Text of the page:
Law360 (September 16, 2020, 8:19 PM EDT) -- A New York couple who say they caught COVID-19 on board a Celebrity Cruises Inc. ship in March slammed the company's attempt to toss their proposed class action, arguing Tuesday they had provided enough facts to bolster their claims that Celebrity knowingly put passengers' lives at risk with buffets, dances and other packed events.
Fred and Marlene Kantrow say they contracted COVID-19 in March aboard the Celebrity Eclipse after the cruise line concealed the truth about the health of guests on board and continued to hold events, including an elbow-to-elbow salute to health care workers battling the disease.
The evidence they provided with their suit, which included photographs of the activities, should be enough to support their tort claims against Celebrity at this stage, the Kantrows said.
"The conduct of cruise lines, like Celebrity here, in deliberately concealing a deadly infectious disease outbreak aboard a cruise ship — especially during a 30-day voyage — is outrageous, atrocious and should not be tolerated in a civilized society," they said.
In its motion to dismiss, Celebrity said the Kantrows had failed to demonstrate they suffered an injury because it was not clear if they had contracted COVID-19 themselves or were complaining about merely being exposed to the coronavirus on board.
But in their response, the Kantrows said they exhibited COVID-19 symptoms, including fever, pneumonia, severe cough, respiratory distress, chills, nightmares, loss of taste and smell, and gastrointestinal problems.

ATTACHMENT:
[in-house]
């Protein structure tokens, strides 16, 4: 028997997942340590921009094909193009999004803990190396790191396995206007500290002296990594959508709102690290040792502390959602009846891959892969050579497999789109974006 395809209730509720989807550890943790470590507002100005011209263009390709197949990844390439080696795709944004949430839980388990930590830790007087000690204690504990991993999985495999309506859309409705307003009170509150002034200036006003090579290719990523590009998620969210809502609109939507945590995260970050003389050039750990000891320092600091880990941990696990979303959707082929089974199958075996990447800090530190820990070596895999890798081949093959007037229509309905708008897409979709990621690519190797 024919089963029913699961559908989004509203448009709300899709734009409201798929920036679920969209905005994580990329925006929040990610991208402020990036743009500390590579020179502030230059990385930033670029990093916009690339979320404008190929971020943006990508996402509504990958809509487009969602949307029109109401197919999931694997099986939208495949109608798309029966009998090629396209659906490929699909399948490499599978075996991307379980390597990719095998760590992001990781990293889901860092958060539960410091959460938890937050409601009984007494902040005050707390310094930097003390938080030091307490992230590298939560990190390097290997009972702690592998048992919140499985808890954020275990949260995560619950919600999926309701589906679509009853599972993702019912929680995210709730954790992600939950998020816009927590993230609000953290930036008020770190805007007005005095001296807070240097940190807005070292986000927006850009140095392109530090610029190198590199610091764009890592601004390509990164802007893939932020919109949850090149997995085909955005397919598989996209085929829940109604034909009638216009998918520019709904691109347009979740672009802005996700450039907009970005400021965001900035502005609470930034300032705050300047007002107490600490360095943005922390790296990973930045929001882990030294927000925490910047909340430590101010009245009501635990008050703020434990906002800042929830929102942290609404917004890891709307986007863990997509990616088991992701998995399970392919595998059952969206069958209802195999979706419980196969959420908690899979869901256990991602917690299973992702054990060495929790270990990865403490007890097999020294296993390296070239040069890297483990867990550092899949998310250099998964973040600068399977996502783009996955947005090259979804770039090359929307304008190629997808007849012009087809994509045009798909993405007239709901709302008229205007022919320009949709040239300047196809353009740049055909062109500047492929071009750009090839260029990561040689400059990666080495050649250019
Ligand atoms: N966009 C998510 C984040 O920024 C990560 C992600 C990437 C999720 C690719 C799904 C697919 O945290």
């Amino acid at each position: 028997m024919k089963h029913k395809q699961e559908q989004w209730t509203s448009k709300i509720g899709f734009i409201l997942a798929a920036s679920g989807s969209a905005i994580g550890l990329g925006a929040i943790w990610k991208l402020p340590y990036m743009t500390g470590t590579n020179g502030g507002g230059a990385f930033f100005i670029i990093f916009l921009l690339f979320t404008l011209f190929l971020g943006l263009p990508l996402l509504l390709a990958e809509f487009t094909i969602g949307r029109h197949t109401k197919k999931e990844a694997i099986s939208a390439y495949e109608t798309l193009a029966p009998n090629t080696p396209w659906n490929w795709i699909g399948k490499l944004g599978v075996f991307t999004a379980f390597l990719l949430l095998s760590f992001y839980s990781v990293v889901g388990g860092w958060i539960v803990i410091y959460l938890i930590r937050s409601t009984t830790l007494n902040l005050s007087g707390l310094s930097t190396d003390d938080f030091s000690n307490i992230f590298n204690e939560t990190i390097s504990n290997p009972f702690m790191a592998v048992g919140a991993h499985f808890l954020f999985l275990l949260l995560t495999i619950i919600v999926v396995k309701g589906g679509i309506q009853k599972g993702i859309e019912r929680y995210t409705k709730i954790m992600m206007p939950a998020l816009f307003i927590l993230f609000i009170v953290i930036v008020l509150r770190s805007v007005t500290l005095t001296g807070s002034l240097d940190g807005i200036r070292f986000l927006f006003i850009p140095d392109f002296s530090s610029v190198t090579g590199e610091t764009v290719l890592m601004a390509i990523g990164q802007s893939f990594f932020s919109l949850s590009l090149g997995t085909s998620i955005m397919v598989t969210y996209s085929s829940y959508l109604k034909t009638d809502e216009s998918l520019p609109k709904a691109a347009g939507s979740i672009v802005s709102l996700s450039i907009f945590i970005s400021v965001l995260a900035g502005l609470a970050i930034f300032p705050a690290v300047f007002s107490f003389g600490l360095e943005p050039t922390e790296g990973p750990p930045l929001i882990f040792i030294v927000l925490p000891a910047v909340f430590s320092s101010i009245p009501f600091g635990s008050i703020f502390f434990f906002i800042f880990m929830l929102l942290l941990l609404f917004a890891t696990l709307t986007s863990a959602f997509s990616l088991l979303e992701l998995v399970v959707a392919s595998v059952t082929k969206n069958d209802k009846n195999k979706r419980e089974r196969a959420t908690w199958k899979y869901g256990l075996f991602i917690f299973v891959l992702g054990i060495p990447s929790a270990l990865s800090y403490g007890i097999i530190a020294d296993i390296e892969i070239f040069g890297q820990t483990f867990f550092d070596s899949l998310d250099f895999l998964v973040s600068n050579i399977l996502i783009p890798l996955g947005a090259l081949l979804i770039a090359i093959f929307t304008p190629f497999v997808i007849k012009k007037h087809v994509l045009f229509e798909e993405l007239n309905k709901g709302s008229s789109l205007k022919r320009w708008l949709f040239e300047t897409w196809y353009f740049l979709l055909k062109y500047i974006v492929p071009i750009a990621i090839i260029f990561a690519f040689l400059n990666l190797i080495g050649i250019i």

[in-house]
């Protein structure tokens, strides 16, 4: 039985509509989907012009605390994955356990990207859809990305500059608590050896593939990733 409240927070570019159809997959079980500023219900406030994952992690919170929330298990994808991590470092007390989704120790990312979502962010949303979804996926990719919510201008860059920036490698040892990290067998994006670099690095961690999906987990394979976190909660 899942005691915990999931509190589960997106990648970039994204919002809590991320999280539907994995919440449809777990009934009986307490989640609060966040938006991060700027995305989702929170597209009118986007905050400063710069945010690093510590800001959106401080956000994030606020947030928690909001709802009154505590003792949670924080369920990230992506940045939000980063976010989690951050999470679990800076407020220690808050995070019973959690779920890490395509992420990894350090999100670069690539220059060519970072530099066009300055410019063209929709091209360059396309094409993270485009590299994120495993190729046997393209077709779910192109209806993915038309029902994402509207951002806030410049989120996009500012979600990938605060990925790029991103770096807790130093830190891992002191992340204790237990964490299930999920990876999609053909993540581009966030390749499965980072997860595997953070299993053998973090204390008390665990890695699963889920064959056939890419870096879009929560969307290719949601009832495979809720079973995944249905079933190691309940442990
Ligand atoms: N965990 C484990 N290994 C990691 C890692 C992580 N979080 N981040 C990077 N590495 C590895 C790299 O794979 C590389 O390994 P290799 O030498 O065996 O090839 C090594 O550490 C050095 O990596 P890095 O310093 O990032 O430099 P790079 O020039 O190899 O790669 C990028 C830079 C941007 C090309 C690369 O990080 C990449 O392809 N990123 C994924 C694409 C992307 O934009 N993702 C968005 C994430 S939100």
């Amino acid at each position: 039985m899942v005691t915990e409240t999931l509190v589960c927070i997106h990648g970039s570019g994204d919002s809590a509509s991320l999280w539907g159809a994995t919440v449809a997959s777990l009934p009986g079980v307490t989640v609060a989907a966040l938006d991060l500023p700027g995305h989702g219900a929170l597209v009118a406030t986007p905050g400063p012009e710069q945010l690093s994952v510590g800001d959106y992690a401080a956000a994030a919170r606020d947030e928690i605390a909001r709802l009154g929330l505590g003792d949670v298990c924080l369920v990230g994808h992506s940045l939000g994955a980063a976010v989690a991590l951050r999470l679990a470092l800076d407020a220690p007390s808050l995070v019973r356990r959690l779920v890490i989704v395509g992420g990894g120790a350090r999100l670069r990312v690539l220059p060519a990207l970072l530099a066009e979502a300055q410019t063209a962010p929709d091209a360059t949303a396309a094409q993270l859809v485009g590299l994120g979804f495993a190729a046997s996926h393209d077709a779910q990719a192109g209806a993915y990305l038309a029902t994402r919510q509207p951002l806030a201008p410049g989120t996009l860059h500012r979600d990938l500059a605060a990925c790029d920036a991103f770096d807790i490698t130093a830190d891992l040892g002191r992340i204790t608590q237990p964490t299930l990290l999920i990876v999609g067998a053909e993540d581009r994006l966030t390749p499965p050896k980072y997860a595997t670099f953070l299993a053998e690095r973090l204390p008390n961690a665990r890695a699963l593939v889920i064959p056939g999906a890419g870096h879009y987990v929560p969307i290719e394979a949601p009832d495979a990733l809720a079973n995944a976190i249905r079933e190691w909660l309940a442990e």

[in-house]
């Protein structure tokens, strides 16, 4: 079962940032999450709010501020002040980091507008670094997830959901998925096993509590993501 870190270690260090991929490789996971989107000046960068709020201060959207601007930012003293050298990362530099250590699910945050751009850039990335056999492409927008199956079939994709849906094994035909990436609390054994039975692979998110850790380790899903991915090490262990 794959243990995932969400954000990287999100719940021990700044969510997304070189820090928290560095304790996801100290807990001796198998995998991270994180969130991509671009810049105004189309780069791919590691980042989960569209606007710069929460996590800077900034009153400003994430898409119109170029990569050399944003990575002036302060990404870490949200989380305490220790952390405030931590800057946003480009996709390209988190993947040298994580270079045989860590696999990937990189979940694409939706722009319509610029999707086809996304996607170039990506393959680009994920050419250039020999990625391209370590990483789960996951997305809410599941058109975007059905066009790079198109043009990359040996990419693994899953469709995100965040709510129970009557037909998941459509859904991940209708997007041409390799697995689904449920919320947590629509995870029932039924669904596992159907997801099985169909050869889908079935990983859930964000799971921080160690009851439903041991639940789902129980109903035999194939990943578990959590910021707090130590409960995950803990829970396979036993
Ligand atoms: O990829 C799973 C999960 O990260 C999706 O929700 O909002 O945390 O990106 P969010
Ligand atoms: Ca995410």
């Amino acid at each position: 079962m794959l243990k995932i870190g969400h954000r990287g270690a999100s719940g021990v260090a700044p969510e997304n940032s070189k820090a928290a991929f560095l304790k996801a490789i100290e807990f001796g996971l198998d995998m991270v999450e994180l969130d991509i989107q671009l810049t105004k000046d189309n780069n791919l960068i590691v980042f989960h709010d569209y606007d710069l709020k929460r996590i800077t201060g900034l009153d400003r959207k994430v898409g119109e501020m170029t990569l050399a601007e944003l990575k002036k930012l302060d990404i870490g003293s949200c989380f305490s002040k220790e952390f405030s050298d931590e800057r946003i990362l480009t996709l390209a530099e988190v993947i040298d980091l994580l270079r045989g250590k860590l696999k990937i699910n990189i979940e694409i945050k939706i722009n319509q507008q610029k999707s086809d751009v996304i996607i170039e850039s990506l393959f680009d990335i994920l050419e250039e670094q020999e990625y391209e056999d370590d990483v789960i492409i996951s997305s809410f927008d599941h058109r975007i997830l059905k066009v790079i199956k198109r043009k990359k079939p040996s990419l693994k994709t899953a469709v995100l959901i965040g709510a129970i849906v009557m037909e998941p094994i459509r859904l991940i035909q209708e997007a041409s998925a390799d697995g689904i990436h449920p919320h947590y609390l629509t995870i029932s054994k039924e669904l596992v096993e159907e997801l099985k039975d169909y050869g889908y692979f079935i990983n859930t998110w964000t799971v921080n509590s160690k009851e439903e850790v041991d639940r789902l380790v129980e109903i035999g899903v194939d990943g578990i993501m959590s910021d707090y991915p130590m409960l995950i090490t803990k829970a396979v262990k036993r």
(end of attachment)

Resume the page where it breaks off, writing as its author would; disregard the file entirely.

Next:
"Plaintiffs' allegations that they 'contracted COVID-19,' coupled with allegations concerning the manifestations and symptoms of that virus, provide sufficient factual support that plaintiffs plausibly suffered physical and emotional injuries as a result of defendant's tortious conduct," the Kantrows said.
The couple claim in their suit, filed in May, that among the roughly 2,500 passengers and 750 crew members they sailed with in March aboard the Celebrity Eclipse, at least 45 individuals tested positive for the coronavirus, and at least two died.
They boarded the ship on March 1, expecting to spend two weeks sailing from Argentina to Chile before heading home.
But Chilean officials refused to allow non-Chilean passengers to disembark at their would-be final destination, the couple said. The passengers ultimately remained aboard the Eclipse until March 30, when it reached San Diego. By the time they set foot on solid ground stateside, the novel coronavirus had been identified by the World Health Organization as a pandemic.
The Kantrows say that as early as March 2, the day after the cruise commenced, someone on board began displaying "symptoms consistent with a positive COVID-19 diagnosis."
Despite signs that someone might be infected on board, the Kantrows said, nothing changed on the ship. Diners ate from buffets, dancing and other social programming went on as originally planned, and the crew held a packed salute to health care workers fighting the disease.
The Kantrows say the company told the passengers as late as March 28 that "all guests onboard remain healthy and happy."
They claim that Celebrity knew or should have known weeks before they set sail that such a voyage would be ill-advised in light of rapidly changing guidance on managing the "explosive contagiousness" of the virus.
An attorney for Celebrity did not respond to a request for comment on Wednesday.
The cruise-goers are represented by Jason R. Margulies, Michael A. Winkleman, Jacqueline Garcell and L. Alex Perez of Lipcon Margulies Alsina & Winkleman PA.
Celebrity is represented by Scott D. Ponce, Alex M. Gonzalez and Sanford L. Bohrer of Holland & Knight LLP, and Jerry D. Hamilton, Evan S. Gutwein and Annalisa Gutierrez of Hamilton Miller & Birthisel LLP.
The case is Kantrow et al. v. Celebrity Cruises Inc., case number 1:20-cv-21997, in the U.S. District Court for the Southern District of Florida.
--Additional reporting by Emilie Ruscoe. Editing by Adam LoBelia.
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